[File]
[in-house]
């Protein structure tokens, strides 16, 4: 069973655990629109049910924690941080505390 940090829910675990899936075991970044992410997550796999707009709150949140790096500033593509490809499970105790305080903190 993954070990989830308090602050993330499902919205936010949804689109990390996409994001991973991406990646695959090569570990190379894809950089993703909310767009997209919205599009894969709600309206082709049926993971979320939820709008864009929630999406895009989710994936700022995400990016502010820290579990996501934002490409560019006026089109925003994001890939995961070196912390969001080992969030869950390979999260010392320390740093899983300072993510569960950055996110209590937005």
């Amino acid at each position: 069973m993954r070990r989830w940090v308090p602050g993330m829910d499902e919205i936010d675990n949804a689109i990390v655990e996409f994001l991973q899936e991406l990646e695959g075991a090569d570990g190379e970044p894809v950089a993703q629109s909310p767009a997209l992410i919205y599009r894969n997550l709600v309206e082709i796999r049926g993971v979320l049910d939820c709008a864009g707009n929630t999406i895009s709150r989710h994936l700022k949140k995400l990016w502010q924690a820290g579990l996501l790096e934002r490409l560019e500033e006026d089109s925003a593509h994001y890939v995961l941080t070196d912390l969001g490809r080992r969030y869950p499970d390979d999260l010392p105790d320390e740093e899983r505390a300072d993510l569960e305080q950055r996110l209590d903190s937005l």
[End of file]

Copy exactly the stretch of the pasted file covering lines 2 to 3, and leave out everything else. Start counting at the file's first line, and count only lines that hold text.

């Protein structure tokens, strides 16, 4: 069973655990629109049910924690941080505390 940090829910675990899936075991970044992410997550796999707009709150949140790096500033593509490809499970105790305080903190 993954070990989830308090602050993330499902919205936010949804689109990390996409994001991973991406990646695959090569570990190379894809950089993703909310767009997209919205599009894969709600309206082709049926993971979320939820709008864009929630999406895009989710994936700022995400990016502010820290579990996501934002490409560019006026089109925003994001890939995961070196912390969001080992969030869950390979999260010392320390740093899983300072993510569960950055996110209590937005």
């Amino acid at each position: 069973m993954r070990r989830w940090v308090p602050g993330m829910d499902e919205i936010d675990n949804a689109i990390v655990e996409f994001l991973q899936e991406l990646e695959g075991a090569d570990g190379e970044p894809v950089a993703q629109s909310p767009a997209l992410i919205y599009r894969n997550l709600v309206e082709i796999r049926g993971v979320l049910d939820c709008a864009g707009n929630t999406i895009s709150r989710h994936l700022k949140k995400l990016w502010q924690a820290g579990l996501l790096e934002r490409l560019e500033e006026d089109s925003a593509h994001y890939v995961l941080t070196d912390l969001g490809r080992r969030y869950p499970d390979d999260l010392p105790d320390e740093e899983r505390a300072d993510l569960e305080q950055r996110l209590d903190s937005l």